I'd spent eight hours in total wandering around this boggy mudbath and I saw the Hawfinch for about five minutes. It was a result, but was it really worth the effort?

For the first time I'm not really sure. I love Hawfinches but I had been, as Steve Gale succinctly put it, chasing rather than birding. I like seeing unusual birds, but somehow I have to find a way which is on my terms.

To make matters worse, the following afternoon I went to Banstead Golf Course to see the Firecrest that has been a feature for some weeks there. It has been seen regularly by many people. I've a history of not seeing Firecrest at this very spot, and it didn't disappoint. I didn't even here a bird, let alone see one. Not a sound. All was still and silent. So I left, probably never to return. I have come to hate that place.

So I went to Cutt Mill Ponds to find a Goosander, which I did. Three of them, one drake and two females. And yep, they look nothing like Shelducks.

After that a quick visit to Crooksbury Common, which was deathly quiet until the Chaffinches came in to roost. I hoped to spot a Brambling, but as it was getting dark, I couldn't.

Saturday morning. Before going off to work at Racing Post for the afternoon, I trawled up to the Queen Mother Reservoir to see the Buff-bellied Pipits. If they weren't around, at least there would be the Slavonian Grebe and wintering Long-tailed Duck as compensation.

Who should I see up there but the Tice's Meadow gang – Rich, his namesake Rich H, Matt and Dave.

I apologised in advance for my appearance, as it was certain with me there they would see bugger all. And sure enough, bugger all was seen. At least it was great to catch up with the guys – I'd like to spend more time with them on a few trips, but I'm pretty sure I wouldn't be invited as their chances of twitching anything would probably drop through the floor as a result.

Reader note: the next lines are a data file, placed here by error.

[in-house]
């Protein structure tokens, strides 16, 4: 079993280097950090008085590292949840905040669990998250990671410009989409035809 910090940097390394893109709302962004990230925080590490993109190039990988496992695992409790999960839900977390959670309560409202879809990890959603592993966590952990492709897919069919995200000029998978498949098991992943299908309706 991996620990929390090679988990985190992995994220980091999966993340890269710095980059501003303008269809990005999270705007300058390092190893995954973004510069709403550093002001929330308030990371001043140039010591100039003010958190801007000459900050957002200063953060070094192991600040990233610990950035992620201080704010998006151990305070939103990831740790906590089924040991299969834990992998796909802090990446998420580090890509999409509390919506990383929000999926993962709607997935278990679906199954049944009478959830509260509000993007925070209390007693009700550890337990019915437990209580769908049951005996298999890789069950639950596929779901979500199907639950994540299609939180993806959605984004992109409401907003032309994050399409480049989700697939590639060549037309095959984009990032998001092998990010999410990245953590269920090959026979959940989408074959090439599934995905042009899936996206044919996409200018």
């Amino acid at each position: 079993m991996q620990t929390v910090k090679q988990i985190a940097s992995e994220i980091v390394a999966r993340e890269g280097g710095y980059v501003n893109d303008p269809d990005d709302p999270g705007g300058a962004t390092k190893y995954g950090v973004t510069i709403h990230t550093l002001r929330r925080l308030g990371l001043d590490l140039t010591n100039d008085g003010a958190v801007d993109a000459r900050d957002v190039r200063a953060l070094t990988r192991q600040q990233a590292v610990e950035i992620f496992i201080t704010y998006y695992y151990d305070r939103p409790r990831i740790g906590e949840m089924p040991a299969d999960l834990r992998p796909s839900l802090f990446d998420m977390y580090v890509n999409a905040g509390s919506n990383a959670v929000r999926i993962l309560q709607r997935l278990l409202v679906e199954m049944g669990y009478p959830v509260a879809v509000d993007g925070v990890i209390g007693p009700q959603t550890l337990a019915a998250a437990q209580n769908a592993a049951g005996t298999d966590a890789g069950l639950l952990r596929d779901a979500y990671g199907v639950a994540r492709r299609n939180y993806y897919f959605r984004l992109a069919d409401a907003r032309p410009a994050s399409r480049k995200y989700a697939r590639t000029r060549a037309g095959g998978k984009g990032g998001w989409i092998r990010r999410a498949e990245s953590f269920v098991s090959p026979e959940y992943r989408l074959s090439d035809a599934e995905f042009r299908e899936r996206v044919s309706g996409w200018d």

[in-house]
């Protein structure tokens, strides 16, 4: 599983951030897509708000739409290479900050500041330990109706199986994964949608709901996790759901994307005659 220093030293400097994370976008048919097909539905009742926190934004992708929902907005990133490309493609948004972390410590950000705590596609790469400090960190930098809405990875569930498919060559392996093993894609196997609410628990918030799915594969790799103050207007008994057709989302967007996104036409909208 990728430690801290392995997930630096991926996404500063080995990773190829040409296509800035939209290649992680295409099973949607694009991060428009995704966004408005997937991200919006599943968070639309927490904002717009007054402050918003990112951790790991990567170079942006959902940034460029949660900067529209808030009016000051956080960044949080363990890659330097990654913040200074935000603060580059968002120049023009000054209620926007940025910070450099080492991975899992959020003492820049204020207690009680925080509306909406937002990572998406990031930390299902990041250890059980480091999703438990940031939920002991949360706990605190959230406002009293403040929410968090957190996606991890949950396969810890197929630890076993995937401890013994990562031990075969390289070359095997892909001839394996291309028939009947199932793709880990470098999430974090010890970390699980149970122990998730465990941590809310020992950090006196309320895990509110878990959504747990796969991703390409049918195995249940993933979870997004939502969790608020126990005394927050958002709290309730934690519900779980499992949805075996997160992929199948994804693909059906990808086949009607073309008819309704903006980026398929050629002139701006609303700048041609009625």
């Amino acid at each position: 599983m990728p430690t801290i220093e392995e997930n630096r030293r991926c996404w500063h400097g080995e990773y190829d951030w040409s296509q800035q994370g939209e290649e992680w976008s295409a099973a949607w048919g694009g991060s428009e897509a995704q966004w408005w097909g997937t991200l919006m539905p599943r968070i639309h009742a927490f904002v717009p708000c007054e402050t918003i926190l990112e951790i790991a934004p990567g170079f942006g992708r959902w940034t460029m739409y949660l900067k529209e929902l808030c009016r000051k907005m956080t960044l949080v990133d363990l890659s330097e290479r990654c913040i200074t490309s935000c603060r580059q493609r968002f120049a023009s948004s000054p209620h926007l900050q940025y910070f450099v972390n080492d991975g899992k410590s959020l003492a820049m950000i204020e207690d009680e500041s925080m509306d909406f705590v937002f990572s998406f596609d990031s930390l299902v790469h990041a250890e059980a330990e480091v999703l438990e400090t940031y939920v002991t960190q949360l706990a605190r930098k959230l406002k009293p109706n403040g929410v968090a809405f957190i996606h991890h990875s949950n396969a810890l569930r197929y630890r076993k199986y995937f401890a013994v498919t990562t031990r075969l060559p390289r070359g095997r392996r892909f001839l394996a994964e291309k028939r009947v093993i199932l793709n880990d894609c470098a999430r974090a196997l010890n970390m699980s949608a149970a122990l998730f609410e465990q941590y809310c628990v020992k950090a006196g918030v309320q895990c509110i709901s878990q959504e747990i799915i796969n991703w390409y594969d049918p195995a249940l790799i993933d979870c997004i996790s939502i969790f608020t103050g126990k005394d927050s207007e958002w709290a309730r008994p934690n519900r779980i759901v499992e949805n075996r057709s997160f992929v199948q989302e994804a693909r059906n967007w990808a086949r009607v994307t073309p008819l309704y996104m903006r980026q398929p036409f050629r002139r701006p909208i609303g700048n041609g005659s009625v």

I had to leave empty handed but the guys caught up with the Pipits about four hours later at the Kingsmead Quarry where they seem to prefer the puddles rather than the vast expanse of the reservoir.

So, I now lack motivation. Totally childish I know (it's because I'm an only child, so my wife says), but this isn't how an enjoyable pastime is supposed to make you feel.

It will be forgotten the next time I go out and see something memorable, I am certain of that. Could even be tomorrow, but I'm still trying to work out what sort of birder I am. I just don't have Rich's enthusiasm, patience or birding knowledge to year list with any conviction. He knows what he's doing, whereas I don't most of the time. Having said that, he texted me earlier tonight to let me know that the Yellow-browed Warbler he thought he saw at Moor Green Lakes in Berkshire was in fact a Pallas's Warbler. So, at least good birders get it wrong too.

I suppose there is always patch watching, but that isn't really my thing as yet either.

So what sort of birder am I? An adolescent one, I think.


  1. Nothing wrong in questioning what you do Neil. Maybe you need to try looking at other natural history groups - butterflies, moths, plants - and not just focus on birds. If you want I'll take you out to try a taster session on these other orders.

  2. A former colleague and friend of mine - Francis Kelly - has suggested similar. I'm also designing a book for another mate, Jeremy Early, on garden wildlife, which may jolt me into another direction. We'll see. Just need to get this birding thing sorted first. The problem is I'm still a novice and there are so many birds out there I'd really liked to see or see more of.

    My wife will definitely get the divorce papers ready if I start taking an interest in moths - she has a pathological hatred of them for some reason. I really like them though!